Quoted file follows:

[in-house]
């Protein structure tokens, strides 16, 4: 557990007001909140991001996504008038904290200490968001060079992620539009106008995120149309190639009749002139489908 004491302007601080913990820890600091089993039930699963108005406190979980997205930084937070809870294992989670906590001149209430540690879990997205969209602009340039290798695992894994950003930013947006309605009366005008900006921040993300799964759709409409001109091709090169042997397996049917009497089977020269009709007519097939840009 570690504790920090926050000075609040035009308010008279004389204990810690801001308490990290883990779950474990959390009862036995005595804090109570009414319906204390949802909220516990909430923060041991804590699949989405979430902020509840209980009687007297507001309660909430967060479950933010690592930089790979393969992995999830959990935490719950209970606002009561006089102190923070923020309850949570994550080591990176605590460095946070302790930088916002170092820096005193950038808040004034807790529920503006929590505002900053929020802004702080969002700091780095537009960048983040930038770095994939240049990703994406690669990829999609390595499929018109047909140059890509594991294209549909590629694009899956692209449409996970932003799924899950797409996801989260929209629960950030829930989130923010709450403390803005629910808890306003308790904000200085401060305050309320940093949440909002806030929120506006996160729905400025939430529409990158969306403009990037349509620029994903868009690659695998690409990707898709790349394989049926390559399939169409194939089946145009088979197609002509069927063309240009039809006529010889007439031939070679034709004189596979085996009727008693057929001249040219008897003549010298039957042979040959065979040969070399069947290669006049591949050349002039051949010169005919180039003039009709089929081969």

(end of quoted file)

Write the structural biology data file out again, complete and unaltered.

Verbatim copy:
[in-house]
């Protein structure tokens, strides 16, 4: 557990007001909140991001996504008038904290200490968001060079992620539009106008995120149309190639009749002139489908 004491302007601080913990820890600091089993039930699963108005406190979980997205930084937070809870294992989670906590001149209430540690879990997205969209602009340039290798695992894994950003930013947006309605009366005008900006921040993300799964759709409409001109091709090169042997397996049917009497089977020269009709007519097939840009 570690504790920090926050000075609040035009308010008279004389204990810690801001308490990290883990779950474990959390009862036995005595804090109570009414319906204390949802909220516990909430923060041991804590699949989405979430902020509840209980009687007297507001309660909430967060479950933010690592930089790979393969992995999830959990935490719950209970606002009561006089102190923070923020309850949570994550080591990176605590460095946070302790930088916002170092820096005193950038808040004034807790529920503006929590505002900053929020802004702080969002700091780095537009960048983040930038770095994939240049990703994406690669990829999609390595499929018109047909140059890509594991294209549909590629694009899956692209449409996970932003799924899950797409996801989260929209629960950030829930989130923010709450403390803005629910808890306003308790904000200085401060305050309320940093949440909002806030929120506006996160729905400025939430529409990158969306403009990037349509620029994903868009690659695998690409990707898709790349394989049926390559399939169409194939089946145009088979197609002509069927063309240009039809006529010889007439031939070679034709004189596979085996009727008693057929001249040219008897003549010298039957042979040959065979040969070399069947290669006049591949050349002039051949010169005919180039003039009709089929081969």